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Science  02 Aug 2019:
Vol. 365, Issue 6452, pp. 430-437
DOI: 10.1126/science.365.6452.430

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  • Finding Ethical Applications for Human Gene Editing: Alzheimer’s Disease?

    J Cohen described the raucous public debate concerning the so-called CRISPR babies made by He (1). Editing the gene encoding CCR5 produced an IVF baby presumably immune to AIDS. David Baltimore was said to have “thundered” at He about a failure of self-regulation and lack of transparency. Stephen Quake was ensnared as duplicitous in his simultaneous acclaim and condemnation of He. And the steady voice of Jennifer Doudna offered the suggestion that germline editing was inevitable and the question is “How do we control, or even can we control it in any reasonable sense of that word?”

    Inevitability brings this question: if the procedure becomes perfectly safe should we tamper with the germ line at all, and if so, who are the candidates for gene editing? The human population is replete with rare monogenic deleterious mutations and few if any of them are candidates for gene editing. They are preferably handled by pre-implantation genetic diagnosis. Where gene editing could become suited for clinical application is to insert rare beneficial mutations in the context of an imminent threat from a condition that can be prevented by the beneficial mutation.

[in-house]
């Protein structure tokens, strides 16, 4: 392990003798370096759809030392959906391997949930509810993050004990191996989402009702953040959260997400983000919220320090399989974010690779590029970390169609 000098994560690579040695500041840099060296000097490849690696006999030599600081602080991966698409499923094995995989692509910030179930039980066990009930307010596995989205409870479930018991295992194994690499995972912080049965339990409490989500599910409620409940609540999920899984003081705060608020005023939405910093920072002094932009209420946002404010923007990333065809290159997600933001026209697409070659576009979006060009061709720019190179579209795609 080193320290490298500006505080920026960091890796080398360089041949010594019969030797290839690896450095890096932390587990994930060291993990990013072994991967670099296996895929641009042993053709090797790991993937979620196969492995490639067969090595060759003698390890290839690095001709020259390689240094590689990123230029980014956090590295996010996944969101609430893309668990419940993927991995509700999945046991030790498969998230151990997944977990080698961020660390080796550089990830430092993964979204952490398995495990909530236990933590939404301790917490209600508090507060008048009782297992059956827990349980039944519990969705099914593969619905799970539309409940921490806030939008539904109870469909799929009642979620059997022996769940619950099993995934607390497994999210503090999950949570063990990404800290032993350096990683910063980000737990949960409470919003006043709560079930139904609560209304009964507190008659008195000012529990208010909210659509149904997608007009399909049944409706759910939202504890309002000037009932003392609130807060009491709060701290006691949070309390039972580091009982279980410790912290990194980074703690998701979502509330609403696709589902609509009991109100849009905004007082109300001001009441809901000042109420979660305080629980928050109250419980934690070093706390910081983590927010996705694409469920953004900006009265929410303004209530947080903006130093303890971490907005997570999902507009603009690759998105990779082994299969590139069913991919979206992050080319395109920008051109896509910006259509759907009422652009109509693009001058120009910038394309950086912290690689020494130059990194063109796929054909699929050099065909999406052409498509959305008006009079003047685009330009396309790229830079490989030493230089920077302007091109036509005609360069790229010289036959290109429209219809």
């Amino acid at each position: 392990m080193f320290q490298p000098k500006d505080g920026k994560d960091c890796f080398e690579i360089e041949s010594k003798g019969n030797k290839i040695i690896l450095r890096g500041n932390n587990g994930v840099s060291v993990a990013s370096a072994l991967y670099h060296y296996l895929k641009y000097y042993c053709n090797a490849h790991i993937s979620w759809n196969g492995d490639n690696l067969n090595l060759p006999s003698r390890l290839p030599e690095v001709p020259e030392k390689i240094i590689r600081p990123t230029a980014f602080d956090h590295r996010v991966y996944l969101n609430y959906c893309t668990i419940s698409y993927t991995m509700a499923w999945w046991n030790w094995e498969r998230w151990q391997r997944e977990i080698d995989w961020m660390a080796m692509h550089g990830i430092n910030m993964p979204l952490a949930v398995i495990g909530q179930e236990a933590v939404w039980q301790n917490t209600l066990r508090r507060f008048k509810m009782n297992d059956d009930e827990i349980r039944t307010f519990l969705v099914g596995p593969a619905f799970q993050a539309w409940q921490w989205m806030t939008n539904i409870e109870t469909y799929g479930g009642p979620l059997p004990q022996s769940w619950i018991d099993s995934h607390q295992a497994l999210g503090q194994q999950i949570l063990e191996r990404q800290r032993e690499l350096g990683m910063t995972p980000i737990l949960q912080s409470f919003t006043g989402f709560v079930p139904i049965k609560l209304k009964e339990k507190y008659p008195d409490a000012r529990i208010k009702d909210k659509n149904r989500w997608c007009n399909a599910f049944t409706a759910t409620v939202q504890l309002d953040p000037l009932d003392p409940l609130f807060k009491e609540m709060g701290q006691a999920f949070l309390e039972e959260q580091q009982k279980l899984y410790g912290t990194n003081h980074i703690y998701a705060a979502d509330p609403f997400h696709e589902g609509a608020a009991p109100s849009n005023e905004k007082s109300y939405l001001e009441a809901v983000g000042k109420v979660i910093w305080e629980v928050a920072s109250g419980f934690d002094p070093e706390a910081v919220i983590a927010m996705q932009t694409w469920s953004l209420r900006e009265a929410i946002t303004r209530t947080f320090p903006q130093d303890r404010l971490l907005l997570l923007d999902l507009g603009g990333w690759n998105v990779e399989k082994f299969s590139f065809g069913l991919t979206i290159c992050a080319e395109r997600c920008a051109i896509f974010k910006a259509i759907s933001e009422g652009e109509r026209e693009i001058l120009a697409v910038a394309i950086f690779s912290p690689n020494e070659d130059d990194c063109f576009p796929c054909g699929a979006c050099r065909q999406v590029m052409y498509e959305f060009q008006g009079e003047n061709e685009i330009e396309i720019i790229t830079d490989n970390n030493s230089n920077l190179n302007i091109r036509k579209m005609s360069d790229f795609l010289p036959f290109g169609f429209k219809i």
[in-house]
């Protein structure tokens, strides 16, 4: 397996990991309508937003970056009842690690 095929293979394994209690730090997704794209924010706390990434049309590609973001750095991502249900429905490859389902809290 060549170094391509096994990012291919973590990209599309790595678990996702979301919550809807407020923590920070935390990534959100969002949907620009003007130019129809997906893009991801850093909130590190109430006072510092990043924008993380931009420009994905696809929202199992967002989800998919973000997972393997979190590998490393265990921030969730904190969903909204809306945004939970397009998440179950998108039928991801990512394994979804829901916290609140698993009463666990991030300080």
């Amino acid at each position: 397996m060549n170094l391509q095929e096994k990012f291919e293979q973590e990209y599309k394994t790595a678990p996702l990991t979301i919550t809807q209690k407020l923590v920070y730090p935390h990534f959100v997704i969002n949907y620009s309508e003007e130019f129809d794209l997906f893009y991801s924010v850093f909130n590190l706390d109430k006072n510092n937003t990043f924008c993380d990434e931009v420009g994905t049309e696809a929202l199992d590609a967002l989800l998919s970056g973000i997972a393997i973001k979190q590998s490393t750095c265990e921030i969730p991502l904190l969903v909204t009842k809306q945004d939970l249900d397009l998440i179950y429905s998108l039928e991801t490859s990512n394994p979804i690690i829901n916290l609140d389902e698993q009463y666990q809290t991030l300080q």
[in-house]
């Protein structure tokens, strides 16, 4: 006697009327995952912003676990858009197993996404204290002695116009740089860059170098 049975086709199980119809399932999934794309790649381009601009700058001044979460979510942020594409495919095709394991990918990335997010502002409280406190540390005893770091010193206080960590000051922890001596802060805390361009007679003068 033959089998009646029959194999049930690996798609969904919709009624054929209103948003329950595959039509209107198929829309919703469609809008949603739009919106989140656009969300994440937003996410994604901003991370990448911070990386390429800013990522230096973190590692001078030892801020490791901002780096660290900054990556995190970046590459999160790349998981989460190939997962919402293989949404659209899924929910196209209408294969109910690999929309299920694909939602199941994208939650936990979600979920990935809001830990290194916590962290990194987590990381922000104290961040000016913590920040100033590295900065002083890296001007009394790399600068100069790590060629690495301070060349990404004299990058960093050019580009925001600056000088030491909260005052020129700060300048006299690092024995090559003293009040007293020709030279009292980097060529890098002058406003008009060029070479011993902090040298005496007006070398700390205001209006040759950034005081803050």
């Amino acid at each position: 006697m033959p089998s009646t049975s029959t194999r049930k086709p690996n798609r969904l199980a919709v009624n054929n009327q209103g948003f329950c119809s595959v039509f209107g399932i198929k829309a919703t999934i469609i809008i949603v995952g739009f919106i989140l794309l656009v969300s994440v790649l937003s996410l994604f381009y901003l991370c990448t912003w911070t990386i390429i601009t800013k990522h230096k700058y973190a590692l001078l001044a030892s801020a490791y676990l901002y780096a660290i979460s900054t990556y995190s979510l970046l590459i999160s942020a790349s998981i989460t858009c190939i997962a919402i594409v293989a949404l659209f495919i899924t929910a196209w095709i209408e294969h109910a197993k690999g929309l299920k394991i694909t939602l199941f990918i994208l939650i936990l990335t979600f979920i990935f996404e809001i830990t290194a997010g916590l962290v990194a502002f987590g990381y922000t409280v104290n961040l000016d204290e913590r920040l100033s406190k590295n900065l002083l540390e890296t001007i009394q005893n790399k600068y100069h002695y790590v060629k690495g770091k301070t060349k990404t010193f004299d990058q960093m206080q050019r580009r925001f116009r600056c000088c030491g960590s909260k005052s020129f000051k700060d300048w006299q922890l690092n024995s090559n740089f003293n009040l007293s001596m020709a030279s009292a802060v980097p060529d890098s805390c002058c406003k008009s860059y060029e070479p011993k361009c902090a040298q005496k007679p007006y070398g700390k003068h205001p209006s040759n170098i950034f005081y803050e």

While CCR5 was not a good fit for this criterion, it is now timely to discuss those conditions appropriate for this revolutionary technology. The field should consider dispassionate thought experiments around the application of gene editing to Alzheimer’s disease. Because the vast majority of Alzheimer’s disease pat...

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    Competing Interests: None declared.

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